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A pathological study of the association between Lewy body disease and Alzheimer's disease.
J Neurol Neurosurg Psychiatry. 1989 Jun; 52(6):701-8.JN

Abstract

The possibility of an association between Parkinson's disease and Alzheimer's disease has been examined by studying the age-specific prevalence of Lewy bodies in the substantia nigra in a group of 273 control cases without Parkinson's disease and 121 cases of Alzheimer's disease. The substantia nigra was also studied in 14 cases of Down's syndrome, 13 of which had cortical Alzheimer pathology. Twelve (7.8%) of the controls aged over 60 years showed nigral Lewy bodies. There was mild nerve cell degeneration and/or an extranigral distribution of Lewy bodies, suggestive of presymptomatic Parkinson's disease. Twenty five (22.5%) of the Alzheimer's disease cases over 60 years showed Lewy bodies, but only 14 (14.0%) of these had mild nigral cell loss consistent with presymptomatic Parkinson's disease. No case of Down's syndrome had Lewy bodies. Counts of tangles and plaques in hippocampus, frontal and temporal cortex were lower in cases of Alzheimer's disease with Lewy bodies compared with those without, but cortical choline acetyltransferase (ChAT) activities were similar. This suggests that Lewy body degeneration in the nucleus basalis of Meynert contributes to the deficit of cortical ChAT, but not to the cortical Alzheimer pathology. The relatively small difference in the prevalence of Lewy bodies between controls and Alzheimer's disease could be explained by the additive effects of Lewy body and tangle pathology causing dementia, rather than a greater than chance association between Parkinson's disease and Alzheimer's disease.

Authors+Show Affiliations

Department of Neuropathology, National Hospital for Nervous Diseases, Maida Vale, London, UK.No affiliation info availableNo affiliation info availableNo affiliation info available

Pub Type(s)

Journal Article
Research Support, Non-U.S. Gov't

Language

eng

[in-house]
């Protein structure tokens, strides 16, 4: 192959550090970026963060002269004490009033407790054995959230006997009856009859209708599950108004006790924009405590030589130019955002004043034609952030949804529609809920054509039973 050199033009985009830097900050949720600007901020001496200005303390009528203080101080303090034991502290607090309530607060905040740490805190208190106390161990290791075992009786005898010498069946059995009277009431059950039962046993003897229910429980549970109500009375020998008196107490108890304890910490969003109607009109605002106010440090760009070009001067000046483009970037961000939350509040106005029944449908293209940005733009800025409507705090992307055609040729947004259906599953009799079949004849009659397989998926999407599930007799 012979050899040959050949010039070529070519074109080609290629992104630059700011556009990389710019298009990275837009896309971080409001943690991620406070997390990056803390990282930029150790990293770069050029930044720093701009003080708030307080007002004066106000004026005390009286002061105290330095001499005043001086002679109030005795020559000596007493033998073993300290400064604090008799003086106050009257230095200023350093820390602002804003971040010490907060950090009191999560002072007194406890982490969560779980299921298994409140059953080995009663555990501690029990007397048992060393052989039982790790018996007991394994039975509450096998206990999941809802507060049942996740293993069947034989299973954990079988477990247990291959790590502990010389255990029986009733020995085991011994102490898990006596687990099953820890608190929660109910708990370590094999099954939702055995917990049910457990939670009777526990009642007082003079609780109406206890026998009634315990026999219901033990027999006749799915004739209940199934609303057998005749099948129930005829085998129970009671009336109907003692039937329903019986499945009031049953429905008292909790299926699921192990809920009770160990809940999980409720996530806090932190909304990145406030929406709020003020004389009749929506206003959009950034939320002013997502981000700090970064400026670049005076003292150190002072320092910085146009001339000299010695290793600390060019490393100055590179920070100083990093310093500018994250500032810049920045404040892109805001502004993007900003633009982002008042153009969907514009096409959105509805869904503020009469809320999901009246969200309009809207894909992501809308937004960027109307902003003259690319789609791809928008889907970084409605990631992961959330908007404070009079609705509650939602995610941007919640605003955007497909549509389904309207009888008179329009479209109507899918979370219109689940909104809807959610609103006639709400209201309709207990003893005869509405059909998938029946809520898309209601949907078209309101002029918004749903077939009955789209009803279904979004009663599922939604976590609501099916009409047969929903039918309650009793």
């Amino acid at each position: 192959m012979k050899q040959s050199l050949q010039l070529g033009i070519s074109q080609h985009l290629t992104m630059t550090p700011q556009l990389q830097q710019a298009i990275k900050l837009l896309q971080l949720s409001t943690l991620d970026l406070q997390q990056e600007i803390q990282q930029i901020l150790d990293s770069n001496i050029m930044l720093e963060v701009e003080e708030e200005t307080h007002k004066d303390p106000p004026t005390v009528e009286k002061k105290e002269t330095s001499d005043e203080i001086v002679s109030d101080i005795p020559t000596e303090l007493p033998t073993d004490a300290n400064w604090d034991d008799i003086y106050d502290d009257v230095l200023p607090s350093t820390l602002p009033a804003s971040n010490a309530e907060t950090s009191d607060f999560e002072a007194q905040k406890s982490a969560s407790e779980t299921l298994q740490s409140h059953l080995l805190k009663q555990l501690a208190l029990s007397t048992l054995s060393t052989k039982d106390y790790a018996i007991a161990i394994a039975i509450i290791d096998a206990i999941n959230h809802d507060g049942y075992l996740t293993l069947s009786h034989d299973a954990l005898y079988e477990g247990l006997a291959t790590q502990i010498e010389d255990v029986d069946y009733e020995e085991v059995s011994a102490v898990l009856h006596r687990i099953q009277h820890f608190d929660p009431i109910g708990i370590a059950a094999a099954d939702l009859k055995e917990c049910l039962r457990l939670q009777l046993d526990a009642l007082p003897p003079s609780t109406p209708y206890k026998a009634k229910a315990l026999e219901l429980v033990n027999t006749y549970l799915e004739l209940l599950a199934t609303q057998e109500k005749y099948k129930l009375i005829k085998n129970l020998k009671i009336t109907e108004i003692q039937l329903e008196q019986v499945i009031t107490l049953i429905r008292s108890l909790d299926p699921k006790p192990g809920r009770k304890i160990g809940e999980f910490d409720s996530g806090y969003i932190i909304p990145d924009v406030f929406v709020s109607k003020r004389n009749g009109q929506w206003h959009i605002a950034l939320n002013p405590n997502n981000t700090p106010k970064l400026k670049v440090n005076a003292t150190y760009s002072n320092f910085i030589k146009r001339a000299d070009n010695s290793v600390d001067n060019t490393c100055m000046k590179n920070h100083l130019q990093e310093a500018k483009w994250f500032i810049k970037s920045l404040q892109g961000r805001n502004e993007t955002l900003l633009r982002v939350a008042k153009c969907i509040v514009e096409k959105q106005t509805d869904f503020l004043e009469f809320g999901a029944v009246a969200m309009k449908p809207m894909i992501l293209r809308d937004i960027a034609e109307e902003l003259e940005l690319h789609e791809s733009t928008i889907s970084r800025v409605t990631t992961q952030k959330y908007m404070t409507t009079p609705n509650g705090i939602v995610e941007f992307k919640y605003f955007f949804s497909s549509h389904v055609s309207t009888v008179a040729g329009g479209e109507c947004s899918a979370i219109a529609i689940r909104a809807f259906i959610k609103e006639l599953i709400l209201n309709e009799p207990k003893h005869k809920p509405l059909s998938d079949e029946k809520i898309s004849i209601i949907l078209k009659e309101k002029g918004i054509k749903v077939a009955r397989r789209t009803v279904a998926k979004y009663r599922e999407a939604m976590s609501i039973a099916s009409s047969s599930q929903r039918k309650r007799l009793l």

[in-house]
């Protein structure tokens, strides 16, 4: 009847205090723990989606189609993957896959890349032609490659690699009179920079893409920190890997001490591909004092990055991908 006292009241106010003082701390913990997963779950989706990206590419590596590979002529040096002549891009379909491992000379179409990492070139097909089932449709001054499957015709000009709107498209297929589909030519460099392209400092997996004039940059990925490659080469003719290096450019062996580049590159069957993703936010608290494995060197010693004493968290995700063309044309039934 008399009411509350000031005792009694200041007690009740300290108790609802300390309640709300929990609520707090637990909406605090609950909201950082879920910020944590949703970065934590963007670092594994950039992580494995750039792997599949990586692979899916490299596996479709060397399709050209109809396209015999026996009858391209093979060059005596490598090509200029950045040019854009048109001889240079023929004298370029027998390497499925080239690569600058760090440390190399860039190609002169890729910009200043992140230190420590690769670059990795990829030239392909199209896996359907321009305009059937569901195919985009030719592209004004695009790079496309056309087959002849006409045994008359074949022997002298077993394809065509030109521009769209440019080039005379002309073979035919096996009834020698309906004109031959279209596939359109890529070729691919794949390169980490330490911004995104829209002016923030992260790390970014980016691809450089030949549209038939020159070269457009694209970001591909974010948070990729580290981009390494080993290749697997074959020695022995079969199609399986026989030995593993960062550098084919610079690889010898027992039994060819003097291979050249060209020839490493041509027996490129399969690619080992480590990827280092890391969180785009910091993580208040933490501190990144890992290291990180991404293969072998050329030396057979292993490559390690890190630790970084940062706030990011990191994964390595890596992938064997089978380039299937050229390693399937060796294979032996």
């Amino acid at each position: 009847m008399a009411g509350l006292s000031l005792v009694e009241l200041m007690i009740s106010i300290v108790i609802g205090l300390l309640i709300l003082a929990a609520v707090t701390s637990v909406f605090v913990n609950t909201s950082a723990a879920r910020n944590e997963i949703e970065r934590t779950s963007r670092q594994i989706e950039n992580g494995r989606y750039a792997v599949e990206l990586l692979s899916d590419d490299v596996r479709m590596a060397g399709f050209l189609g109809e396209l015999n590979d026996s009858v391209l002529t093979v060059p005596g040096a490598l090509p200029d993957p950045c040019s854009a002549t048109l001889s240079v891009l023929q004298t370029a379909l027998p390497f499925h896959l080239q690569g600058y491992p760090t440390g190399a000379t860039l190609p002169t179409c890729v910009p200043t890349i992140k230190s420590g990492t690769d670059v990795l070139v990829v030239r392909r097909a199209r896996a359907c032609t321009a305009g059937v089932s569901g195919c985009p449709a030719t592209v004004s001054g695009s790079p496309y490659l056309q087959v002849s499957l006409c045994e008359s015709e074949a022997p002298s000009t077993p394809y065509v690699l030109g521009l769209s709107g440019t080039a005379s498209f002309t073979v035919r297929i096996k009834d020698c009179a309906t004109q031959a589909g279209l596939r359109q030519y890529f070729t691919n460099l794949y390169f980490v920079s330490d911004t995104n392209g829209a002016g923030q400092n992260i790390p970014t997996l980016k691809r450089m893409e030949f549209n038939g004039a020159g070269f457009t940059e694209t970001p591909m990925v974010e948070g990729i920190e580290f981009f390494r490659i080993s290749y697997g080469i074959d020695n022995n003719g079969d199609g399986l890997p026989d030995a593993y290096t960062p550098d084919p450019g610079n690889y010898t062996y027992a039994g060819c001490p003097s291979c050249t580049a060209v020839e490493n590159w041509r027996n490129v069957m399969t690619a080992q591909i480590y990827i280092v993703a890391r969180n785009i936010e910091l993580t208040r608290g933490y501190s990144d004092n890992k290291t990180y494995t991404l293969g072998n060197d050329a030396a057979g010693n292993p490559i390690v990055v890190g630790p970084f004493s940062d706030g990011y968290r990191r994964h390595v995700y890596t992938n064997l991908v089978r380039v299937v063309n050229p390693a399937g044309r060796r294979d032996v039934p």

PubMed ID

2545826

Citation

Gibb, W R., et al. "A Pathological Study of the Association Between Lewy Body Disease and Alzheimer's Disease." Journal of Neurology, Neurosurgery, and Psychiatry, vol. 52, no. 6, 1989, pp. 701-8.
Gibb WR, Mountjoy CQ, Mann DM, et al. A pathological study of the association between Lewy body disease and Alzheimer's disease. J Neurol Neurosurg Psychiatry. 1989;52(6):701-8.
Gibb, W. R., Mountjoy, C. Q., Mann, D. M., & Lees, A. J. (1989). A pathological study of the association between Lewy body disease and Alzheimer's disease. Journal of Neurology, Neurosurgery, and Psychiatry, 52(6), 701-8.
Gibb WR, et al. A Pathological Study of the Association Between Lewy Body Disease and Alzheimer's Disease. J Neurol Neurosurg Psychiatry. 1989;52(6):701-8. PubMed PMID: 2545826.
* Article titles in AMA citation format should be in sentence-case
TY - JOUR T1 - A pathological study of the association between Lewy body disease and Alzheimer's disease. AU - Gibb,W R, AU - Mountjoy,C Q, AU - Mann,D M, AU - Lees,A J, PY - 1989/6/1/pubmed PY - 1989/6/1/medline PY - 1989/6/1/entrez SP - 701 EP - 8 JF - Journal of neurology, neurosurgery, and psychiatry JO - J Neurol Neurosurg Psychiatry VL - 52 IS - 6 N2 - The possibility of an association between Parkinson's disease and Alzheimer's disease has been examined by studying the age-specific prevalence of Lewy bodies in the substantia nigra in a group of 273 control cases without Parkinson's disease and 121 cases of Alzheimer's disease. The substantia nigra was also studied in 14 cases of Down's syndrome, 13 of which had cortical Alzheimer pathology. Twelve (7.8%) of the controls aged over 60 years showed nigral Lewy bodies. There was mild nerve cell degeneration and/or an extranigral distribution of Lewy bodies, suggestive of presymptomatic Parkinson's disease. Twenty five (22.5%) of the Alzheimer's disease cases over 60 years showed Lewy bodies, but only 14 (14.0%) of these had mild nigral cell loss consistent with presymptomatic Parkinson's disease. No case of Down's syndrome had Lewy bodies. Counts of tangles and plaques in hippocampus, frontal and temporal cortex were lower in cases of Alzheimer's disease with Lewy bodies compared with those without, but cortical choline acetyltransferase (ChAT) activities were similar. This suggests that Lewy body degeneration in the nucleus basalis of Meynert contributes to the deficit of cortical ChAT, but not to the cortical Alzheimer pathology. The relatively small difference in the prevalence of Lewy bodies between controls and Alzheimer's disease could be explained by the additive effects of Lewy body and tangle pathology causing dementia, rather than a greater than chance association between Parkinson's disease and Alzheimer's disease. SN - 0022-3050 UR - https://www.unboundmedicine.com/medline/citation/2545826/A_pathological_study_of_the_association_between_Lewy_body_disease_and_Alzheimer's_disease_ L2 - https://jnnp.bmj.com/lookup/pmidlookup?view=long&pmid=2545826 DB - PRIME DP - Unbound Medicine ER -